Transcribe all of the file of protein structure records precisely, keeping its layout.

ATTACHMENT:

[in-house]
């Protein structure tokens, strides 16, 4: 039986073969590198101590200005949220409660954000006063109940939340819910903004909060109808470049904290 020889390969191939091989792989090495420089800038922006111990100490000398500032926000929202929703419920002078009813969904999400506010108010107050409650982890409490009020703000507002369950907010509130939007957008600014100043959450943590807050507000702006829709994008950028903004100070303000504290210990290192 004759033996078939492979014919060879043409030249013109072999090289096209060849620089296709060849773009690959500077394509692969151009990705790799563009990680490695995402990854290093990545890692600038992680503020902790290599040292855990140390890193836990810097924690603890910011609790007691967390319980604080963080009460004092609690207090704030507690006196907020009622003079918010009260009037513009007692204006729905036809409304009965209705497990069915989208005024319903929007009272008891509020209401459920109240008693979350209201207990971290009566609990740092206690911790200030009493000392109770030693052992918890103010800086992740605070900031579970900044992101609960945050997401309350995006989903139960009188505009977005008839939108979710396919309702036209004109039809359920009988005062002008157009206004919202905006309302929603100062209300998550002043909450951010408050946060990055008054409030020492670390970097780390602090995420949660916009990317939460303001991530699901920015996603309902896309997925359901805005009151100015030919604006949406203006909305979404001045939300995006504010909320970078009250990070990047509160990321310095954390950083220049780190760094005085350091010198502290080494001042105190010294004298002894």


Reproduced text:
[in-house]
């Protein structure tokens, strides 16, 4: 039986073969590198101590200005949220409660954000006063109940939340819910903004909060109808470049904290 020889390969191939091989792989090495420089800038922006111990100490000398500032926000929202929703419920002078009813969904999400506010108010107050409650982890409490009020703000507002369950907010509130939007957008600014100043959450943590807050507000702006829709994008950028903004100070303000504290210990290192 004759033996078939492979014919060879043409030249013109072999090289096209060849620089296709060849773009690959500077394509692969151009990705790799563009990680490695995402990854290093990545890692600038992680503020902790290599040292855990140390890193836990810097924690603890910011609790007691967390319980604080963080009460004092609690207090704030507690006196907020009622003079918010009260009037513009007692204006729905036809409304009965209705497990069915989208005024319903929007009272008891509020209401459920109240008693979350209201207990971290009566609990740092206690911790200030009493000392109770030693052992918890103010800086992740605070900031579970900044992101609960945050997401309350995006989903139960009188505009977005008839939108979710396919309702036209004109039809359920009988005062002008157009206004919202905006309302929603100062209300998550002043909450951010408050946060990055008054409030020492670390970097780390602090995420949660916009990317939460303001991530699901920015996603309902896309997925359901805005009151100015030919604006949406203006909305979404001045939300995006504010909320970078009250990070990047509160990321310095954390950083220049780190760094005085350091010198502290080494001042105190010294004298002894």